U.S. oil production reached an historic milestone in early February, as companies pulled a record amount of crude oil out of the ground.
Production hit a record-setting 10.25 million barrels per day in the week ending Feb. 2, according to the U.S. Energy Information Administration (EIA), rising 332,000 barrels per day from the previous week.
American Enterprise Institute economist Mark Perry pointed out the historic production levels on Twitter, using the opportunity to call out environmentalists and others who often warn of “peak oil.”
HISTORIC: US Oil Production Surged to a New All-Time Record High Last Week of 10.25M barrels/day, Topping the Previous Record of 10.04M in Nov. 1970. @EnergyTomorrow #Fracking Peak what? pic.twitter.com/6kKppkQrOr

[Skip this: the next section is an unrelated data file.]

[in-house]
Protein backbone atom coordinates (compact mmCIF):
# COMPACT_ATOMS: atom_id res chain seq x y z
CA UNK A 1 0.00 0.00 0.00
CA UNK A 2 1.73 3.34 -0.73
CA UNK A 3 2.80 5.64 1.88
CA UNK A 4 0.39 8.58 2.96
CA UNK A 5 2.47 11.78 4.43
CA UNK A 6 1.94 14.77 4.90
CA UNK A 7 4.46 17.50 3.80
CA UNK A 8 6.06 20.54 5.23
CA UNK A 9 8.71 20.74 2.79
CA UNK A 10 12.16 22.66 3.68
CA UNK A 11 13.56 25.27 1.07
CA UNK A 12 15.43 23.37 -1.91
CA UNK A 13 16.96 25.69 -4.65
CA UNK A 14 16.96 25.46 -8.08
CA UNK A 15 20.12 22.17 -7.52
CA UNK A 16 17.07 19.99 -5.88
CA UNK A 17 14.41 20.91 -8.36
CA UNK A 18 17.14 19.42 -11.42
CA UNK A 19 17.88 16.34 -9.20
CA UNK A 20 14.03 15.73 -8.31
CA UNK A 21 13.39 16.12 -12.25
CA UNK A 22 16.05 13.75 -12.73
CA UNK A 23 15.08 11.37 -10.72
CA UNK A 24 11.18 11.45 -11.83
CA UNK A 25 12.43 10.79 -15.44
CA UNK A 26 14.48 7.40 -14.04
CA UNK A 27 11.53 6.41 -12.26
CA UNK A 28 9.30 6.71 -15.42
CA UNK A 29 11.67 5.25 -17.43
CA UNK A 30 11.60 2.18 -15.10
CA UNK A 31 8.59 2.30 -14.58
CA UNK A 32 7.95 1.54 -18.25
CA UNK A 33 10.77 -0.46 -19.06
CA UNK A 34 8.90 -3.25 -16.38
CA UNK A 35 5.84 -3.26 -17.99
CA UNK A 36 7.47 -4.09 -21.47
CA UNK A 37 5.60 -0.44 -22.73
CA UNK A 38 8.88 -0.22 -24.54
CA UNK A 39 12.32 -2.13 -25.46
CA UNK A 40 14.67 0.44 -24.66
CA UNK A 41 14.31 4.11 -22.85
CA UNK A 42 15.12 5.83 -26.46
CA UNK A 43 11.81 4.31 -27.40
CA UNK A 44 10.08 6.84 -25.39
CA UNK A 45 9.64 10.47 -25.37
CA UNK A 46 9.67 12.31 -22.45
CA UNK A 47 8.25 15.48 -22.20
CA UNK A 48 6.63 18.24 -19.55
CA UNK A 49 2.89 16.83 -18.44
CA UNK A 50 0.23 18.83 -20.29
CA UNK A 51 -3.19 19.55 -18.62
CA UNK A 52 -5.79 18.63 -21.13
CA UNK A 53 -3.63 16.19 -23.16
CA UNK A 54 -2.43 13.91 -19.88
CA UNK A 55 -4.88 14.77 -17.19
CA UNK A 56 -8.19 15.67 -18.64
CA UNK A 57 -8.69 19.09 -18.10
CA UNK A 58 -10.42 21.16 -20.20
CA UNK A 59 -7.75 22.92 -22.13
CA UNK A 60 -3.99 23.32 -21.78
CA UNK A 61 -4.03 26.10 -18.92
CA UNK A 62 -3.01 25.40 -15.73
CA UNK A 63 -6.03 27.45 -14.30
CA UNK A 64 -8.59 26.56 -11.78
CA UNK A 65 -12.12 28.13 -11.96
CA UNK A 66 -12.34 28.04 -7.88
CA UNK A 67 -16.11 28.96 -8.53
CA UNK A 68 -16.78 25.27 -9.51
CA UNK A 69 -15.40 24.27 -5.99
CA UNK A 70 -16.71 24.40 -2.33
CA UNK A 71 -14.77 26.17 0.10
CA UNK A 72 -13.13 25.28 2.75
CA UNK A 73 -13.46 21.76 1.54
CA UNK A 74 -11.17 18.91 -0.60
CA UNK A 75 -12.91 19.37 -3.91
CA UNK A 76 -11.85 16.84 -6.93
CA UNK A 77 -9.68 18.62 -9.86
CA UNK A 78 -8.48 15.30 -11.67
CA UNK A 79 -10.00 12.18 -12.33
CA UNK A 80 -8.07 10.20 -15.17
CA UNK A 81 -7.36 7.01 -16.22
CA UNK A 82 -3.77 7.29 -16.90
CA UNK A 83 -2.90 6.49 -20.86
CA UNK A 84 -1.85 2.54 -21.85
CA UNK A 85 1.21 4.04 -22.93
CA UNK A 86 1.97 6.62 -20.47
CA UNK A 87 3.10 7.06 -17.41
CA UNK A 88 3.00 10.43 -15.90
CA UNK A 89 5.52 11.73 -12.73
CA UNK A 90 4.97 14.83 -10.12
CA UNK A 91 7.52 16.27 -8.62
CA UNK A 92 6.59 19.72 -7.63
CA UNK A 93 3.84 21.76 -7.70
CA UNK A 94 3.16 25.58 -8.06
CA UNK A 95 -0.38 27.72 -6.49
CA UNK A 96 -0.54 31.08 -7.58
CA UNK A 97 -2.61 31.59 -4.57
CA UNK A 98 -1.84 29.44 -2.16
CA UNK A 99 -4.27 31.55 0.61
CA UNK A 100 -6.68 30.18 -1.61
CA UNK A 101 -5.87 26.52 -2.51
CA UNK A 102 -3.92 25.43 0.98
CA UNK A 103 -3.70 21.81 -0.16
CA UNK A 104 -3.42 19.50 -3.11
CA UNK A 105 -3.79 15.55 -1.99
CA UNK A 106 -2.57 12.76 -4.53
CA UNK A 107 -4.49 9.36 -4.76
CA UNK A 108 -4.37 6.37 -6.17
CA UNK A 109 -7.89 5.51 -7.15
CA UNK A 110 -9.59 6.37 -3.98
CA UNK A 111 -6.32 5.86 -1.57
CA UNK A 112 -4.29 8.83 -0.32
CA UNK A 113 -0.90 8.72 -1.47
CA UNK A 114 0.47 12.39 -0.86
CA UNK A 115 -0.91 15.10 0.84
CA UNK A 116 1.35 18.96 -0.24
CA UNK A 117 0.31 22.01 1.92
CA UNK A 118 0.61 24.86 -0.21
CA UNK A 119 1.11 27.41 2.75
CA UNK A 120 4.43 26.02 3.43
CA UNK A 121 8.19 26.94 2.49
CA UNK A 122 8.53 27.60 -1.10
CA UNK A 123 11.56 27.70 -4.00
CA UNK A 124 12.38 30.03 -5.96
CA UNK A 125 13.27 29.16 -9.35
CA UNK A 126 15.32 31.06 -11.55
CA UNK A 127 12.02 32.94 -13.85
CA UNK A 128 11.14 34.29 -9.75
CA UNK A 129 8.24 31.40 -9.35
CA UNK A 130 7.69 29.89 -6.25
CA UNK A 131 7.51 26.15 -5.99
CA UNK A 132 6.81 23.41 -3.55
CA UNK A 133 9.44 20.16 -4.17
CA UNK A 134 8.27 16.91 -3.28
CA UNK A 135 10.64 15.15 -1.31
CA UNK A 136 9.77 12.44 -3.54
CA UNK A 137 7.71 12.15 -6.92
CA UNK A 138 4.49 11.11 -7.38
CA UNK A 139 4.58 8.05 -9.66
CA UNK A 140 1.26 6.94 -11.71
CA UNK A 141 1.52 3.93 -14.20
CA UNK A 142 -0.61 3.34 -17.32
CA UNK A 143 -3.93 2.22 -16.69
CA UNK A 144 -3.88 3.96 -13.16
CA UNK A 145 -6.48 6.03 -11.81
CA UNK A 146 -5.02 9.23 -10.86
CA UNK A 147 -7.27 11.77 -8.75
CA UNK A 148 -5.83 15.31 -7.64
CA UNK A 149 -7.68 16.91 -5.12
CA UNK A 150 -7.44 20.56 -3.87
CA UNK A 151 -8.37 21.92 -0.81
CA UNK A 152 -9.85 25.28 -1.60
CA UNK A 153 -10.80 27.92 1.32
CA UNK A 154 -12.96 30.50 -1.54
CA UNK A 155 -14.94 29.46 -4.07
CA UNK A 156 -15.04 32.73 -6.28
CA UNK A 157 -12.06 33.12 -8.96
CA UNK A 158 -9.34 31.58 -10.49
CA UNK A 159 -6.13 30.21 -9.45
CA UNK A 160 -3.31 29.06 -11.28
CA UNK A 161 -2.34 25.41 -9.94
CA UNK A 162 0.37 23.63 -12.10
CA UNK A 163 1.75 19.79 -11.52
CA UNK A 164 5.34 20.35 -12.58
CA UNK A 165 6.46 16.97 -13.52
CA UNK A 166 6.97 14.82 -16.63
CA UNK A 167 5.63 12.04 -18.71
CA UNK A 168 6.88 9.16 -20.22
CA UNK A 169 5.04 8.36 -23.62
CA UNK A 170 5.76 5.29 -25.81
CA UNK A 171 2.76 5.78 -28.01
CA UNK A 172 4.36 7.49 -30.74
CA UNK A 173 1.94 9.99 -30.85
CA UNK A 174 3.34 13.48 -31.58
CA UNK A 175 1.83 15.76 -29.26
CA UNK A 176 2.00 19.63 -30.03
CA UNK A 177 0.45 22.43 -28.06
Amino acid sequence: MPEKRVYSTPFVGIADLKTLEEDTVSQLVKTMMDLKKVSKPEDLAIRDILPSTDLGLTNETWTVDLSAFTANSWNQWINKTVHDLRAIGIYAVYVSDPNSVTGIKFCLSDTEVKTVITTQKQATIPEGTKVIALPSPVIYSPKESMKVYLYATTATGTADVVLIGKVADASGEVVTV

— Mark J. Perry (@Mark_J_Perry) February 7, 2018
The U.S. now produces more crude than in November 1970, when production hit 10.04 million barrels per day. In November 2017, oil production hit 10.038 million barrels per day, according to EIA.
EIA released a report Tuesday projecting that the U.S. would become a net energy exporter by 2022, largely because of booming oil and natural gas production. Hydraulic fracturing and horizontal drilling on state and private lands is responsible for virtually all of the increased production.
That’s all good news for President Donald Trump’s “energy dominance” agenda. Trump has made energy a central part of his plan to boost U.S. economic growth. The president even touted the impacts of his regulatory rollbacks in his first State of the Union address.
“We have ended the war on American Energy — and we have ended the war on clean coal,” Trump said. “We are now an exporter of energy to the world.”
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